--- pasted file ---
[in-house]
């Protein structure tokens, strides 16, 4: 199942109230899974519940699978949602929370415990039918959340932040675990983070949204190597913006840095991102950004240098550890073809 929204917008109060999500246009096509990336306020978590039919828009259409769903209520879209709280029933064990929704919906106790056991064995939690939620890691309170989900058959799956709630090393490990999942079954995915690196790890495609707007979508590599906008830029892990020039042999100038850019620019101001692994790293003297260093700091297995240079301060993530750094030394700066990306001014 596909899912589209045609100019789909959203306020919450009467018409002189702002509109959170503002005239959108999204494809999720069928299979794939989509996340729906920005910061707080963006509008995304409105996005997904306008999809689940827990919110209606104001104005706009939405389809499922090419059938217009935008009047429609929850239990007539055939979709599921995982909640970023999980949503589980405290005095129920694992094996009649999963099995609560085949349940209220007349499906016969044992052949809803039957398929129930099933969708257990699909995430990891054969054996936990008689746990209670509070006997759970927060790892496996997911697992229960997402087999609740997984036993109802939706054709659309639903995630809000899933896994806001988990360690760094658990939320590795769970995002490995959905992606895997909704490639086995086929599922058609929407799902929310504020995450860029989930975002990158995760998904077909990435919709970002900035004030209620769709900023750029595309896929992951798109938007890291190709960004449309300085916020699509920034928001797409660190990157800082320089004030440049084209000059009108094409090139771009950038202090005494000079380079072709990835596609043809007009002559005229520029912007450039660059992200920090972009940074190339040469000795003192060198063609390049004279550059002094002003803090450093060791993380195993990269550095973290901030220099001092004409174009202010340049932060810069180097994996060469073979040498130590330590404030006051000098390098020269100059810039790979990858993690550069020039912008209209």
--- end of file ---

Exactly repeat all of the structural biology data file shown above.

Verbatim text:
[in-house]
């Protein structure tokens, strides 16, 4: 199942109230899974519940699978949602929370415990039918959340932040675990983070949204190597913006840095991102950004240098550890073809 929204917008109060999500246009096509990336306020978590039919828009259409769903209520879209709280029933064990929704919906106790056991064995939690939620890691309170989900058959799956709630090393490990999942079954995915690196790890495609707007979508590599906008830029892990020039042999100038850019620019101001692994790293003297260093700091297995240079301060993530750094030394700066990306001014 596909899912589209045609100019789909959203306020919450009467018409002189702002509109959170503002005239959108999204494809999720069928299979794939989509996340729906920005910061707080963006509008995304409105996005997904306008999809689940827990919110209606104001104005706009939405389809499922090419059938217009935008009047429609929850239990007539055939979709599921995982909640970023999980949503589980405290005095129920694992094996009649999963099995609560085949349940209220007349499906016969044992052949809803039957398929129930099933969708257990699909995430990891054969054996936990008689746990209670509070006997759970927060790892496996997911697992229960997402087999609740997984036993109802939706054709659309639903995630809000899933896994806001988990360690760094658990939320590795769970995002490995959905992606895997909704490639086995086929599922058609929407799902929310504020995450860029989930975002990158995760998904077909990435919709970002900035004030209620769709900023750029595309896929992951798109938007890291190709960004449309300085916020699509920034928001797409660190990157800082320089004030440049084209000059009108094409090139771009950038202090005494000079380079072709990835596609043809007009002559005229520029912007450039660059992200920090972009940074190339040469000795003192060198063609390049004279550059002094002003803090450093060791993380195993990269550095973290901030220099001092004409174009202010340049932060810069180097994996060469073979040498130590330590404030006051000098390098020269100059810039790979990858993690550069020039912008209209």